- Lisa Montgomery was found guilty of murder and attempts to get a stay of execution reached as high as the Supreme Court
- The death sentence was not overturned and sh died by lethal injection
- Donald Trump had pushed for the death penalty; executions had resumed under Trump and had increased at an unprecedented state
Lisa Montgomery was sentenced to death by lethal injection for murder and attempted to steal a baby. She was the first woman to be executed in 70 years according to ITV.
She was pronounced dead at 1:31 am Eastern Time (0631 GMT) at a prison in Terre Haute, Indiana.
Her lawyer had argued that her execution was "vicious, unlawful, and unnecessary exercise of authoritarian power."
There had been a legal tug of war in the courts over attempts to stop the execution with Montgomery's defenders not claiming her innocence but wanting a stay of execution while other argued that she deserved the sentence according to BBC.
Among those calling for her execution was President Donald Trump. The case reached as high as the US Supreme court which gave the execution the green light.
Under Donald Trump, the US has renewed executions after a 17-year pause, with the number of executions being carried out at an unprecedented pace.
In the last 6 months, ten people have been executed in the United States.
There was an attempt to delay the execution until prison staff were vaccinated, this would have then have taken place after Joe Biden's inauguration. Biden might have asked for a different outcome.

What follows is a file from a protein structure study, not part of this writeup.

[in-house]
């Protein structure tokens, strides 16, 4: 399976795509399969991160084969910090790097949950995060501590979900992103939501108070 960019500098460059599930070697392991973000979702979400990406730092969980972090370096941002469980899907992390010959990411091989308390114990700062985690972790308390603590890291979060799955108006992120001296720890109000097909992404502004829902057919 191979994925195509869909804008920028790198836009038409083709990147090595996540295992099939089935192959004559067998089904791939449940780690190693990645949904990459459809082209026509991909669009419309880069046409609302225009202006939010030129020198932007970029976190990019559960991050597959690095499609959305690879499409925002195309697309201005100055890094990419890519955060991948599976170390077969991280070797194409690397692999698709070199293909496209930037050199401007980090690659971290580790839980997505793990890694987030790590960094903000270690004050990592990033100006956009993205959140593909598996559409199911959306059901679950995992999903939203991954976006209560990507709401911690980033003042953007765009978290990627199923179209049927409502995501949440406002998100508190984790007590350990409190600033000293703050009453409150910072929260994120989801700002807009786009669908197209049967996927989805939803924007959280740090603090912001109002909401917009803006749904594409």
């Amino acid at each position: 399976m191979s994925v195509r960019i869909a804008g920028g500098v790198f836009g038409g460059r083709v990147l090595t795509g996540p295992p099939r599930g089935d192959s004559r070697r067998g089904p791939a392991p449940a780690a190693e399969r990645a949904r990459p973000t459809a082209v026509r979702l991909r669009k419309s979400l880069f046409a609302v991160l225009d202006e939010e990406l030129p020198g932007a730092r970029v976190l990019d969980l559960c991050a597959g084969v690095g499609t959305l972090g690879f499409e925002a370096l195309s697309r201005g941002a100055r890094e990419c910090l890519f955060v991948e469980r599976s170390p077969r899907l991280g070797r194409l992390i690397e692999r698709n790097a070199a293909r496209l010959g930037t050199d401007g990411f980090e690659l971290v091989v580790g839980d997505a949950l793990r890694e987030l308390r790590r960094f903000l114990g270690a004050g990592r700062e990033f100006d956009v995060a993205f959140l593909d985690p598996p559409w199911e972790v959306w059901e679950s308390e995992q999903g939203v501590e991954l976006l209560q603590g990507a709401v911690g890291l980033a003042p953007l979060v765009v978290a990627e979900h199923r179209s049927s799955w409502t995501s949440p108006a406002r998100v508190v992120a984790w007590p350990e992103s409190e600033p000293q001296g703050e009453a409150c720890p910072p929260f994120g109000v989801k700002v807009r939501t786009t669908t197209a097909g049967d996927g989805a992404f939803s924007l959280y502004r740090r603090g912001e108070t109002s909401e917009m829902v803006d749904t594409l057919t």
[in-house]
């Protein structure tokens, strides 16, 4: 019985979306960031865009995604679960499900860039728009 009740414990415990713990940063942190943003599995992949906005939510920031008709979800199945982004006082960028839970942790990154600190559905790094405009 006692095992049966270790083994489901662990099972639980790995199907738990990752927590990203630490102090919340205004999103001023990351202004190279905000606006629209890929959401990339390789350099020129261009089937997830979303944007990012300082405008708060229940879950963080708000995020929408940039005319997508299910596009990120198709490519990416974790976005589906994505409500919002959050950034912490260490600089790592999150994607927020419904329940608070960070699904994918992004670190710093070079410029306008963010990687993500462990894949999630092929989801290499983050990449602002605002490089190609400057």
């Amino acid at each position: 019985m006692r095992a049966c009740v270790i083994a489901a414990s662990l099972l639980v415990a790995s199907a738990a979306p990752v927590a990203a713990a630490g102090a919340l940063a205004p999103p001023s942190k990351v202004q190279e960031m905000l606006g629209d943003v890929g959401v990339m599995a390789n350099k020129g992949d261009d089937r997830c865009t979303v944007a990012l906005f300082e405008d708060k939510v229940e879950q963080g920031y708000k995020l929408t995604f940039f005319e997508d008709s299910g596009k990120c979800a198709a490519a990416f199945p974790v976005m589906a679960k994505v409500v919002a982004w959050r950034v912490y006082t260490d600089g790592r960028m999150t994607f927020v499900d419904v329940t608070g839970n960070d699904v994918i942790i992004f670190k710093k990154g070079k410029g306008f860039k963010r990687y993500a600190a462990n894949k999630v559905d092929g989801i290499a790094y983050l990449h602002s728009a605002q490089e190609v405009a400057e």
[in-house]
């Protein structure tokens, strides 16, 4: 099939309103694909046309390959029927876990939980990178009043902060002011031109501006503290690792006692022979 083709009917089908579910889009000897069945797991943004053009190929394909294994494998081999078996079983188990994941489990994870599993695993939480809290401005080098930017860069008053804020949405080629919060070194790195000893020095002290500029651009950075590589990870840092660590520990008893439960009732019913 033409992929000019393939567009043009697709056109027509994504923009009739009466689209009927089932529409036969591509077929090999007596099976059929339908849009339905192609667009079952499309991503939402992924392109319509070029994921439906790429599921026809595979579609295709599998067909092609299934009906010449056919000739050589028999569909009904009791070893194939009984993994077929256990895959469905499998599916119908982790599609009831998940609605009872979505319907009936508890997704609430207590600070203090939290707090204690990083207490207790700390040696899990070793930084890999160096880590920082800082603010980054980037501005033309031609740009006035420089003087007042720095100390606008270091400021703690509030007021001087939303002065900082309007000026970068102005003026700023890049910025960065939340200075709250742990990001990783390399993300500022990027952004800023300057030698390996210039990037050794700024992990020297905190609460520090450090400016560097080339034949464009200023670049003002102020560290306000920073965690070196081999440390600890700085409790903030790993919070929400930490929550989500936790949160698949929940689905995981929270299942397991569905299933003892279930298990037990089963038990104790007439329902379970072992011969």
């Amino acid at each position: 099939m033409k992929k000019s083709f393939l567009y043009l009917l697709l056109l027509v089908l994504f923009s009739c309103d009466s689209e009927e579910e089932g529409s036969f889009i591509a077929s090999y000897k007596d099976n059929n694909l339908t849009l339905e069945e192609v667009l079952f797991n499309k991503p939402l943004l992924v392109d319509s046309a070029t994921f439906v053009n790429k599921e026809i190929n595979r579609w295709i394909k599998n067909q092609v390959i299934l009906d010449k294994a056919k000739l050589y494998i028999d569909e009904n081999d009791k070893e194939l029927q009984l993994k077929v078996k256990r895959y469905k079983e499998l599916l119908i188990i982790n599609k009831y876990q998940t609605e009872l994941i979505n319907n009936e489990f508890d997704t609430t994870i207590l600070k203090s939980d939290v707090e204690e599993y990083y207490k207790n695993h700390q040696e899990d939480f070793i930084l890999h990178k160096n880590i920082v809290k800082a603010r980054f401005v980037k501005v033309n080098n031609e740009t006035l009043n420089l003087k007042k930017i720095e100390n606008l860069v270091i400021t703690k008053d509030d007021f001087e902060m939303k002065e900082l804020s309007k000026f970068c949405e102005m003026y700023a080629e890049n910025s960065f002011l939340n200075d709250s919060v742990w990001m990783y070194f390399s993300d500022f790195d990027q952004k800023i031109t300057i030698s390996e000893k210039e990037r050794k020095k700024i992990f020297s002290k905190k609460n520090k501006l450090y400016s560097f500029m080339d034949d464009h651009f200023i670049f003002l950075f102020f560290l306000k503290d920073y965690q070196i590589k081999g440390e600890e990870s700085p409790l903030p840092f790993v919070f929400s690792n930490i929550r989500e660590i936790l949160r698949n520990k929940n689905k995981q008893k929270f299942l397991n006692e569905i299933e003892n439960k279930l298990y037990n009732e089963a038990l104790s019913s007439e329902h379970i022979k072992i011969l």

Earlier, Briefly.co.za reported that the African Transformation Movement has weighed in on the reintroduction of the death penalty in South Africa.
News24 reports that the party had called on both Modise and Ramaphosa to ask for both a referendum on the issue as well as public hearings to be held, with Vuyo Zungula writing:
"As the African Transformation Movement, we hold a firm view that a very strong message needs to be sent to all the murderers and rapists, that the country will not tolerate this kind of abhorrent behaviour. The right to life, enshrined in the Constitution, cannot be the sole preserve of murderers and rapists."
In other news, Briefly.co.za launched a poll on Facebook, asking our readers if they thought the death penalty should be brought into the South African justice system.
Within four hours, more than 2 200 of our followers gave their views - 2 000 voted for the death penalty to be brought back while only 298 voted against it.
We decided to take a look at some of the comments our readers left, substantiating the reasons for their votes.
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